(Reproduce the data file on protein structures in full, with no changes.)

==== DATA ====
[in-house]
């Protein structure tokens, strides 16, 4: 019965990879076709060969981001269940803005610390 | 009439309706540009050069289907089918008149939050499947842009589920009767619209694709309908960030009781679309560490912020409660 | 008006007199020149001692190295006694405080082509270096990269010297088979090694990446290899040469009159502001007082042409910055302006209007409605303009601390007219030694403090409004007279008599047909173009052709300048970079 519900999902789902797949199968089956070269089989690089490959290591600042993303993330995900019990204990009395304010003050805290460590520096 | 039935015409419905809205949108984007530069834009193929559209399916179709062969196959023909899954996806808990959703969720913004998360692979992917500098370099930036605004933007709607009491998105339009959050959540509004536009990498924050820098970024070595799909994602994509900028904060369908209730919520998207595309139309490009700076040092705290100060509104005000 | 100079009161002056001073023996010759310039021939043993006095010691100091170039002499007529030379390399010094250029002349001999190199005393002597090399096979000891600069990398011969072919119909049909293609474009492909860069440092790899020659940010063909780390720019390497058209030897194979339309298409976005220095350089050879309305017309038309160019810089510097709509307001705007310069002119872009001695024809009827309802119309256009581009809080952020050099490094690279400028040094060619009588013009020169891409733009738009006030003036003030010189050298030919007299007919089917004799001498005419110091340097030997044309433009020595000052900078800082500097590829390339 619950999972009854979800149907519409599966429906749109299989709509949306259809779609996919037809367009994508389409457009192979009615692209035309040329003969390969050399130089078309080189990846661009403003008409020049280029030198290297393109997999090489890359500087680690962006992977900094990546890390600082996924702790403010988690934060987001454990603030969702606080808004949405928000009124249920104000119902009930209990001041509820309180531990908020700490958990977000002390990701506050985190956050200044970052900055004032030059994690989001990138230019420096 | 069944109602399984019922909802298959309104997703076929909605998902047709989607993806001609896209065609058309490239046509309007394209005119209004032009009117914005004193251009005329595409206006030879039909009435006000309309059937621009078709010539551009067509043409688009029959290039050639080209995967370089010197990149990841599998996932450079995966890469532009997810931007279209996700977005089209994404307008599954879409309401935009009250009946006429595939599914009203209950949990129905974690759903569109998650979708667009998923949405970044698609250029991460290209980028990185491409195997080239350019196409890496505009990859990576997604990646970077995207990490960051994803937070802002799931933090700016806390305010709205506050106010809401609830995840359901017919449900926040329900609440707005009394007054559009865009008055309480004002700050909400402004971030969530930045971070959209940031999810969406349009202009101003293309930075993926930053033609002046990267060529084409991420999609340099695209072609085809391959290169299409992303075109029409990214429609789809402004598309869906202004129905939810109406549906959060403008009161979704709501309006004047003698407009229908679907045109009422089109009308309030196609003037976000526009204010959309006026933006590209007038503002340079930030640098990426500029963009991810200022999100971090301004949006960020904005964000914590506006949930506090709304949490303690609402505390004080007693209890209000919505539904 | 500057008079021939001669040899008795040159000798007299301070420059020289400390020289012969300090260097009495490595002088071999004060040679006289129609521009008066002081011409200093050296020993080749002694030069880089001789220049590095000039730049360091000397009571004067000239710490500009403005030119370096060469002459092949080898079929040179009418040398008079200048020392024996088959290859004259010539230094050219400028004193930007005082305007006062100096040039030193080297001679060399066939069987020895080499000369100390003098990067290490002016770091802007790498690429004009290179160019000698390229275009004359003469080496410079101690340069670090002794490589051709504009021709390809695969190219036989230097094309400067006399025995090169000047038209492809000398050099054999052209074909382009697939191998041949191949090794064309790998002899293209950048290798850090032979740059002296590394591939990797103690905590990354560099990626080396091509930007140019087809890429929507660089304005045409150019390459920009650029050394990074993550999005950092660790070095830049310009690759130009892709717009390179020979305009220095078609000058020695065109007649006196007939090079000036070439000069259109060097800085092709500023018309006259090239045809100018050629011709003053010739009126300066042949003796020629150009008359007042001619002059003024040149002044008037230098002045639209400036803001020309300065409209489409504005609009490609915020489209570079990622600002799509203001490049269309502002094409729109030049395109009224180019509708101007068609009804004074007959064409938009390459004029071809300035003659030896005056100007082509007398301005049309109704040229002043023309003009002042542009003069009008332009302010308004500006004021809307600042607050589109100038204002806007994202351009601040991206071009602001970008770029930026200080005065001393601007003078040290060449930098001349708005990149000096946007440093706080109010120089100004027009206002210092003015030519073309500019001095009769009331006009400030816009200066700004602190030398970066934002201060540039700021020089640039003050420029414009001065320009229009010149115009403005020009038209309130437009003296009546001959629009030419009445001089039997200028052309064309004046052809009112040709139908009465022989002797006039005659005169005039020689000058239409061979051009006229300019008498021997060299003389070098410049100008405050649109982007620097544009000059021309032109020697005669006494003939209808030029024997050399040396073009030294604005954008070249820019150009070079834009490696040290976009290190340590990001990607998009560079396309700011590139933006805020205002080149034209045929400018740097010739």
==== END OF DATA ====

[in-house]
């Protein structure tokens, strides 16, 4: 019965990879076709060969981001269940803005610390 | 009439309706540009050069289907089918008149939050499947842009589920009767619209694709309908960030009781679309560490912020409660 | 008006007199020149001692190295006694405080082509270096990269010297088979090694990446290899040469009159502001007082042409910055302006209007409605303009601390007219030694403090409004007279008599047909173009052709300048970079 519900999902789902797949199968089956070269089989690089490959290591600042993303993330995900019990204990009395304010003050805290460590520096 | 039935015409419905809205949108984007530069834009193929559209399916179709062969196959023909899954996806808990959703969720913004998360692979992917500098370099930036605004933007709607009491998105339009959050959540509004536009990498924050820098970024070595799909994602994509900028904060369908209730919520998207595309139309490009700076040092705290100060509104005000 | 100079009161002056001073023996010759310039021939043993006095010691100091170039002499007529030379390399010094250029002349001999190199005393002597090399096979000891600069990398011969072919119909049909293609474009492909860069440092790899020659940010063909780390720019390497058209030897194979339309298409976005220095350089050879309305017309038309160019810089510097709509307001705007310069002119872009001695024809009827309802119309256009581009809080952020050099490094690279400028040094060619009588013009020169891409733009738009006030003036003030010189050298030919007299007919089917004799001498005419110091340097030997044309433009020595000052900078800082500097590829390339 619950999972009854979800149907519409599966429906749109299989709509949306259809779609996919037809367009994508389409457009192979009615692209035309040329003969390969050399130089078309080189990846661009403003008409020049280029030198290297393109997999090489890359500087680690962006992977900094990546890390600082996924702790403010988690934060987001454990603030969702606080808004949405928000009124249920104000119902009930209990001041509820309180531990908020700490958990977000002390990701506050985190956050200044970052900055004032030059994690989001990138230019420096 | 069944109602399984019922909802298959309104997703076929909605998902047709989607993806001609896209065609058309490239046509309007394209005119209004032009009117914005004193251009005329595409206006030879039909009435006000309309059937621009078709010539551009067509043409688009029959290039050639080209995967370089010197990149990841599998996932450079995966890469532009997810931007279209996700977005089209994404307008599954879409309401935009009250009946006429595939599914009203209950949990129905974690759903569109998650979708667009998923949405970044698609250029991460290209980028990185491409195997080239350019196409890496505009990859990576997604990646970077995207990490960051994803937070802002799931933090700016806390305010709205506050106010809401609830995840359901017919449900926040329900609440707005009394007054559009865009008055309480004002700050909400402004971030969530930045971070959209940031999810969406349009202009101003293309930075993926930053033609002046990267060529084409991420999609340099695209072609085809391959290169299409992303075109029409990214429609789809402004598309869906202004129905939810109406549906959060403008009161979704709501309006004047003698407009229908679907045109009422089109009308309030196609003037976000526009204010959309006026933006590209007038503002340079930030640098990426500029963009991810200022999100971090301004949006960020904005964000914590506006949930506090709304949490303690609402505390004080007693209890209000919505539904 | 500057008079021939001669040899008795040159000798007299301070420059020289400390020289012969300090260097009495490595002088071999004060040679006289129609521009008066002081011409200093050296020993080749002694030069880089001789220049590095000039730049360091000397009571004067000239710490500009403005030119370096060469002459092949080898079929040179009418040398008079200048020392024996088959290859004259010539230094050219400028004193930007005082305007006062100096040039030193080297001679060399066939069987020895080499000369100390003098990067290490002016770091802007790498690429004009290179160019000698390229275009004359003469080496410079101690340069670090002794490589051709504009021709390809695969190219036989230097094309400067006399025995090169000047038209492809000398050099054999052209074909382009697939191998041949191949090794064309790998002899293209950048290798850090032979740059002296590394591939990797103690905590990354560099990626080396091509930007140019087809890429929507660089304005045409150019390459920009650029050394990074993550999005950092660790070095830049310009690759130009892709717009390179020979305009220095078609000058020695065109007649006196007939090079000036070439000069259109060097800085092709500023018309006259090239045809100018050629011709003053010739009126300066042949003796020629150009008359007042001619002059003024040149002044008037230098002045639209400036803001020309300065409209489409504005609009490609915020489209570079990622600002799509203001490049269309502002094409729109030049395109009224180019509708101007068609009804004074007959064409938009390459004029071809300035003659030896005056100007082509007398301005049309109704040229002043023309003009002042542009003069009008332009302010308004500006004021809307600042607050589109100038204002806007994202351009601040991206071009602001970008770029930026200080005065001393601007003078040290060449930098001349708005990149000096946007440093706080109010120089100004027009206002210092003015030519073309500019001095009769009331006009400030816009200066700004602190030398970066934002201060540039700021020089640039003050420029414009001065320009229009010149115009403005020009038209309130437009003296009546001959629009030419009445001089039997200028052309064309004046052809009112040709139908009465022989002797006039005659005169005039020689000058239409061979051009006229300019008498021997060299003389070098410049100008405050649109982007620097544009000059021309032109020697005669006494003939209808030029024997050399040396073009030294604005954008070249820019150009070079834009490696040290976009290190340590990001990607998009560079396309700011590139933006805020205002080149034209045929400018740097010739």